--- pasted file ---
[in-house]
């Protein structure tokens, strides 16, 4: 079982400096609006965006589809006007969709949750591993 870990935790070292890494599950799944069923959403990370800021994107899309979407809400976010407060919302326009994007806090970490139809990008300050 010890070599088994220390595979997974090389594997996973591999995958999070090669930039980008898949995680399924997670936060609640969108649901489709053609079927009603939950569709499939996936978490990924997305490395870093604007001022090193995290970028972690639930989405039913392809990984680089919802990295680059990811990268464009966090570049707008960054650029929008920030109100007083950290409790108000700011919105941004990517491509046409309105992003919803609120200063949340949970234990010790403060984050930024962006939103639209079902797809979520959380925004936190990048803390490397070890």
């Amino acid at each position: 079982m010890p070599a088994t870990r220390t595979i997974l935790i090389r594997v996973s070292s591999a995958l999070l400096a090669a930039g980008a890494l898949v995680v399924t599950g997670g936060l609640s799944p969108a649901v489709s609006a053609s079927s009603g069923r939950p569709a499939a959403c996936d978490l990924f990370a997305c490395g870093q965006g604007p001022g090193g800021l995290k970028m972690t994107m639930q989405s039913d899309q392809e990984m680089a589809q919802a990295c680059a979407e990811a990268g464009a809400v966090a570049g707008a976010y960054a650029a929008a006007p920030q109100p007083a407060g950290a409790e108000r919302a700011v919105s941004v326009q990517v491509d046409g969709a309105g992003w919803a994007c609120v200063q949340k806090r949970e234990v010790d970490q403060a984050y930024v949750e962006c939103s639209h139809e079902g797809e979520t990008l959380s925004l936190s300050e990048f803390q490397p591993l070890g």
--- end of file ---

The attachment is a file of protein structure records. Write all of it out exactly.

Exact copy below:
[in-house]
């Protein structure tokens, strides 16, 4: 079982400096609006965006589809006007969709949750591993 870990935790070292890494599950799944069923959403990370800021994107899309979407809400976010407060919302326009994007806090970490139809990008300050 010890070599088994220390595979997974090389594997996973591999995958999070090669930039980008898949995680399924997670936060609640969108649901489709053609079927009603939950569709499939996936978490990924997305490395870093604007001022090193995290970028972690639930989405039913392809990984680089919802990295680059990811990268464009966090570049707008960054650029929008920030109100007083950290409790108000700011919105941004990517491509046409309105992003919803609120200063949340949970234990010790403060984050930024962006939103639209079902797809979520959380925004936190990048803390490397070890």
């Amino acid at each position: 079982m010890p070599a088994t870990r220390t595979i997974l935790i090389r594997v996973s070292s591999a995958l999070l400096a090669a930039g980008a890494l898949v995680v399924t599950g997670g936060l609640s799944p969108a649901v489709s609006a053609s079927s009603g069923r939950p569709a499939a959403c996936d978490l990924f990370a997305c490395g870093q965006g604007p001022g090193g800021l995290k970028m972690t994107m639930q989405s039913d899309q392809e990984m680089a589809q919802a990295c680059a979407e990811a990268g464009a809400v966090a570049g707008a976010y960054a650029a929008a006007p920030q109100p007083a407060g950290a409790e108000r919302a700011v919105s941004v326009q990517v491509d046409g969709a309105g992003w919803a994007c609120v200063q949340k806090r949970e234990v010790d970490q403060a984050y930024v949750e962006c939103s639209h139809e079902g797809e979520t990008l959380s925004l936190s300050e990048f803390q490397p591993l070890g």